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What Public Relations experts know

Posted on 10 September '12 by , under General News.

1.  Establish a company blog

Having a corporate blog is a definite plus for companies of all sizes. A blog is an effective tool for small companies because it gives them a global stage from which to tell their brand story, add value and connect with customers and partners; large companies can benefit from a blog for the same reasons but more importantly because it can help an organisation to appear more ‘human’ with posts written by employees and, preferably, senior executives including the CEO.

2.  Be open

People appreciate openness and a sense of transparency from company leaders. Earlier this year PR firm Edelman * released its annual Trust Barometer, a global survey that gauges the public’s trust in government, business and the media. One damning statistic from the survey was that only 35 per cent of New Zealanders and Australians found CEOs credible as a company spokesperson. Being open and transparent at all times in your communications is one way to win back the trust of people – if you personally have made a mistake or the company has mis-stepped along the way, say so. Be open to your foibles as much as your strengths when the situation requires it and people will respect you (and your brand) all the more for it.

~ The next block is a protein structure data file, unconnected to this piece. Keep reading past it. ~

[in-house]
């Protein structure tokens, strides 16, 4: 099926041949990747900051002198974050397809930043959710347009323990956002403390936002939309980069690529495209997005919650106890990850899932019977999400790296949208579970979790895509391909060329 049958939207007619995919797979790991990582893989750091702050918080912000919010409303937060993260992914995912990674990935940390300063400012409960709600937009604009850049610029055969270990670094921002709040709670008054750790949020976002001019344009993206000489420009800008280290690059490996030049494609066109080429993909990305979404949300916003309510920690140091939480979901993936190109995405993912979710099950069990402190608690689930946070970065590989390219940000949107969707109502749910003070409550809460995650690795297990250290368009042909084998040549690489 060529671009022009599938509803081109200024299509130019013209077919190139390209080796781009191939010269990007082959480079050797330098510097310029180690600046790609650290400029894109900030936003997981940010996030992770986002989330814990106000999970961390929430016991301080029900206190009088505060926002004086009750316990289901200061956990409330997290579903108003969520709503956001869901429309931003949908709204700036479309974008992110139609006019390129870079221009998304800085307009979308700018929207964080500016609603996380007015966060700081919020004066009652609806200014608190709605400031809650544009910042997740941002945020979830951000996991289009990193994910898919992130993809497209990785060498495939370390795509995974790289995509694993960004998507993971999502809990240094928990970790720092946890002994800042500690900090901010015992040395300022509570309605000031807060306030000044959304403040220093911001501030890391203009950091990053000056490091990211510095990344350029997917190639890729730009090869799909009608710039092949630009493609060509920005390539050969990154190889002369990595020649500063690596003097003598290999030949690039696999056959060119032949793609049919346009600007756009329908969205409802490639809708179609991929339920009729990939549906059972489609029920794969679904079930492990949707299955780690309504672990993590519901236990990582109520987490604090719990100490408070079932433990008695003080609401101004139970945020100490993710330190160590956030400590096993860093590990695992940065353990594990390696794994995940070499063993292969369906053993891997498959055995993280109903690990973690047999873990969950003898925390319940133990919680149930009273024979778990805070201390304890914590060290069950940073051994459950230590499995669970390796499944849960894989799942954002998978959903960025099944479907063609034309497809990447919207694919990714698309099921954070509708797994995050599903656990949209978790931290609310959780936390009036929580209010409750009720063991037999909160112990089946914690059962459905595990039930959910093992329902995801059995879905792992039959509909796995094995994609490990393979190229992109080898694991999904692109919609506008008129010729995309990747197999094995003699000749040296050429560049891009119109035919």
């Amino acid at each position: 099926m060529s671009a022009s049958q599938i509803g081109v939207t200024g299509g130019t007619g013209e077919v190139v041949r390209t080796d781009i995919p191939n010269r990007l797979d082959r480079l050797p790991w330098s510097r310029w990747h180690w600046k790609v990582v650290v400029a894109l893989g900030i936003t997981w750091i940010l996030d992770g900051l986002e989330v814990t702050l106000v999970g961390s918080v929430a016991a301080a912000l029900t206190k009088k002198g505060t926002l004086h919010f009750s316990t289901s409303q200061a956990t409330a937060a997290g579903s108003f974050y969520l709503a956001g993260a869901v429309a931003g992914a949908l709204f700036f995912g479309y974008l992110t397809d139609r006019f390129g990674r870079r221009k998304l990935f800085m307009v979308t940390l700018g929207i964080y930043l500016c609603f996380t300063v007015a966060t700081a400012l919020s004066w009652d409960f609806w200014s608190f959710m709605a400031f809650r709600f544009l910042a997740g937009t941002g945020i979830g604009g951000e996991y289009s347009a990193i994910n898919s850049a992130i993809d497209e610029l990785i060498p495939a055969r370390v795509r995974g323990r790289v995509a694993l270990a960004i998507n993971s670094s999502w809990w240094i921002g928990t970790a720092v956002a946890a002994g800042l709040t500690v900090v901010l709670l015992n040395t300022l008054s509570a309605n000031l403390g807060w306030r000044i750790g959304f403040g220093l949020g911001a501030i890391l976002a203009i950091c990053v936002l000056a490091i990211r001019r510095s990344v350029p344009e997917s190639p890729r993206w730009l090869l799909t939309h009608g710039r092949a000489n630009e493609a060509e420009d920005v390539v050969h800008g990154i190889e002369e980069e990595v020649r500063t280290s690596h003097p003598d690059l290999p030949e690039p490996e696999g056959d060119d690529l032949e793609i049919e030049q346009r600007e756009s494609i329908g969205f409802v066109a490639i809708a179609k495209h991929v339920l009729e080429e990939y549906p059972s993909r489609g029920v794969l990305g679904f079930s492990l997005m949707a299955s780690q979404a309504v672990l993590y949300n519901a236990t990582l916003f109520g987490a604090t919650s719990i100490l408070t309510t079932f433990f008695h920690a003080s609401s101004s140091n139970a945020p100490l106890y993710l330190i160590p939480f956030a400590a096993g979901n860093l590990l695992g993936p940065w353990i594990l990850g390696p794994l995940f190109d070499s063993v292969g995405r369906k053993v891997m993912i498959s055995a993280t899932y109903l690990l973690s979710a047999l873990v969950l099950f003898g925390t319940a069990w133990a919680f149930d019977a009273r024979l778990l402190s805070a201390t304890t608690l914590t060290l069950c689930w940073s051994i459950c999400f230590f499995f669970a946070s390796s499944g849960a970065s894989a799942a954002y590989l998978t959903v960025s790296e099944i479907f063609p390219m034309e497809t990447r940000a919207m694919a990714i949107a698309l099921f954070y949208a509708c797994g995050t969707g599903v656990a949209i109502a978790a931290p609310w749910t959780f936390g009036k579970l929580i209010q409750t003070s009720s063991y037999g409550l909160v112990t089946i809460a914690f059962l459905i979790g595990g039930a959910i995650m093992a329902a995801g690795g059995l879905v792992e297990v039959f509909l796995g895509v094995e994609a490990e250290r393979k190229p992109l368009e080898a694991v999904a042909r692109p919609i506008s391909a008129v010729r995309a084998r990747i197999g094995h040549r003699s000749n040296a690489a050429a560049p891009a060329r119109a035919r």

3.  Tell stories

Stories. We humans love ‘em. We’re hardwired to tell (and listen to) stories, it’s in our DNA. If companies in Australia and NZ want to improve their levels of communication and engagement with stakeholders, they could do worse than to develop and tell authentic stories that move people to action rather than bore them to tears.

4.  Use your own voice

Too many senior company executives rely on the crutch of jargon’. Their words – whether spoken or written – are impenetrable to the point that people – customers, employees, journalists – switch off.

Use your own voice, speak to people as you would at a barbecue rather than how you would to your executive board. Don’t try and emulate other CEOs who baffle people with impenetrable language designed not to communicate but to impress. You won’t get your message across and you will lose standing as a leader.